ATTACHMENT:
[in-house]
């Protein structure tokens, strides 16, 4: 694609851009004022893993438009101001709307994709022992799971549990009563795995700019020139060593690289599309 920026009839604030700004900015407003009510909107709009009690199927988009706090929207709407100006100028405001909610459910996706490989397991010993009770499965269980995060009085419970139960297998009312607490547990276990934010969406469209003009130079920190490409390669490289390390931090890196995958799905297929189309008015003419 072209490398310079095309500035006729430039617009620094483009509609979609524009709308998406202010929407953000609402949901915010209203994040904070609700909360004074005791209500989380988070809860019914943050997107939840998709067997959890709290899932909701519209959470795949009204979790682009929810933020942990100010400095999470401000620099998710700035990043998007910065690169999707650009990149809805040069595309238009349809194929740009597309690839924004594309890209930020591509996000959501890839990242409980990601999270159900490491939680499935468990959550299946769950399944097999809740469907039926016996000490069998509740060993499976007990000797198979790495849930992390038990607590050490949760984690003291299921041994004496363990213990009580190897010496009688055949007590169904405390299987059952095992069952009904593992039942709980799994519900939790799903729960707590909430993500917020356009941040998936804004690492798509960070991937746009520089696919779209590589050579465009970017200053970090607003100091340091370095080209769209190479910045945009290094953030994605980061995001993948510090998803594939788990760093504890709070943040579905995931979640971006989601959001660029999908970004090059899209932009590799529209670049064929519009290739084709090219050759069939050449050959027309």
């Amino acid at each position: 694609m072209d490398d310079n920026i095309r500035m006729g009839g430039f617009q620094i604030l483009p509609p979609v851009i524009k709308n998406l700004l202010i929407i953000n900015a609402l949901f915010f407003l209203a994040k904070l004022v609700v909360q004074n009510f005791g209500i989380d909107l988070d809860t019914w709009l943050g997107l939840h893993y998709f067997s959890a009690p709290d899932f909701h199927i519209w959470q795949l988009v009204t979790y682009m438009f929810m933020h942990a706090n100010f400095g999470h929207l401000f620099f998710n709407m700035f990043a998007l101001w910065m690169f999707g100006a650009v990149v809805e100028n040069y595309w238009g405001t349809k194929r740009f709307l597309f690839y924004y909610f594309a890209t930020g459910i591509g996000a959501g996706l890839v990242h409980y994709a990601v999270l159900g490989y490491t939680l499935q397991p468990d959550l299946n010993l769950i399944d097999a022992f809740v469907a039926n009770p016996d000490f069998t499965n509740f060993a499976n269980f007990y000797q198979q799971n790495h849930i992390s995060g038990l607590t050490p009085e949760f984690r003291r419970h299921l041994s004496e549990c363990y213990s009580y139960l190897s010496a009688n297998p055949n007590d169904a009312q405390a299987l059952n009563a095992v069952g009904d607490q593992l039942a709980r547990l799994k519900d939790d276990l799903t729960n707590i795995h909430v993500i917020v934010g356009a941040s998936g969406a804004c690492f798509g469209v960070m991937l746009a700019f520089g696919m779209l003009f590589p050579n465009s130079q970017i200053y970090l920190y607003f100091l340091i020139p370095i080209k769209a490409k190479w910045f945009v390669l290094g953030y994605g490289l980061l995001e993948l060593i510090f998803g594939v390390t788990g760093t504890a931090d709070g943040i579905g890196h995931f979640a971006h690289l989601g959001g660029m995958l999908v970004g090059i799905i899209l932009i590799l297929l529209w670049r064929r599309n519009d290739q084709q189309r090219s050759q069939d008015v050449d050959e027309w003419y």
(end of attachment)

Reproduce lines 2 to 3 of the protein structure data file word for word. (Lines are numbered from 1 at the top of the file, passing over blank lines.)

């Protein structure tokens, strides 16, 4: 694609851009004022893993438009101001709307994709022992799971549990009563795995700019020139060593690289599309 920026009839604030700004900015407003009510909107709009009690199927988009706090929207709407100006100028405001909610459910996706490989397991010993009770499965269980995060009085419970139960297998009312607490547990276990934010969406469209003009130079920190490409390669490289390390931090890196995958799905297929189309008015003419 072209490398310079095309500035006729430039617009620094483009509609979609524009709308998406202010929407953000609402949901915010209203994040904070609700909360004074005791209500989380988070809860019914943050997107939840998709067997959890709290899932909701519209959470795949009204979790682009929810933020942990100010400095999470401000620099998710700035990043998007910065690169999707650009990149809805040069595309238009349809194929740009597309690839924004594309890209930020591509996000959501890839990242409980990601999270159900490491939680499935468990959550299946769950399944097999809740469907039926016996000490069998509740060993499976007990000797198979790495849930992390038990607590050490949760984690003291299921041994004496363990213990009580190897010496009688055949007590169904405390299987059952095992069952009904593992039942709980799994519900939790799903729960707590909430993500917020356009941040998936804004690492798509960070991937746009520089696919779209590589050579465009970017200053970090607003100091340091370095080209769209190479910045945009290094953030994605980061995001993948510090998803594939788990760093504890709070943040579905995931979640971006989601959001660029999908970004090059899209932009590799529209670049064929519009290739084709090219050759069939050449050959027309």
């Amino acid at each position: 694609m072209d490398d310079n920026i095309r500035m006729g009839g430039f617009q620094i604030l483009p509609p979609v851009i524009k709308n998406l700004l202010i929407i953000n900015a609402l949901f915010f407003l209203a994040k904070l004022v609700v909360q004074n009510f005791g209500i989380d909107l988070d809860t019914w709009l943050g997107l939840h893993y998709f067997s959890a009690p709290d899932f909701h199927i519209w959470q795949l988009v009204t979790y682009m438009f929810m933020h942990a706090n100010f400095g999470h929207l401000f620099f998710n709407m700035f990043a998007l101001w910065m690169f999707g100006a650009v990149v809805e100028n040069y595309w238009g405001t349809k194929r740009f709307l597309f690839y924004y909610f594309a890209t930020g459910i591509g996000a959501g996706l890839v990242h409980y994709a990601v999270l159900g490989y490491t939680l499935q397991p468990d959550l299946n010993l769950i399944d097999a022992f809740v469907a039926n009770p016996d000490f069998t499965n509740f060993a499976n269980f007990y000797q198979q799971n790495h849930i992390s995060g038990l607590t050490p009085e949760f984690r003291r419970h299921l041994s004496e549990c363990y213990s009580y139960l190897s010496a009688n297998p055949n007590d169904a009312q405390a299987l059952n009563a095992v069952g009904d607490q593992l039942a709980r547990l799994k519900d939790d276990l799903t729960n707590i795995h909430v993500i917020v934010g356009a941040s998936g969406a804004c690492f798509g469209v960070m991937l746009a700019f520089g696919m779209l003009f590589p050579n465009s130079q970017i200053y970090l920190y607003f100091l340091i020139p370095i080209k769209a490409k190479w910045f945009v390669l290094g953030y994605g490289l980061l995001e993948l060593i510090f998803g594939v390390t788990g760093t504890a931090d709070g943040i579905g890196h995931f979640a971006h690289l989601g959001g660029m995958l999908v970004g090059i799905i899209l932009i590799l297929l529209w670049r064929r599309n519009d290739q084709q189309r090219s050759q069939d008015v050449d050959e027309w003419y």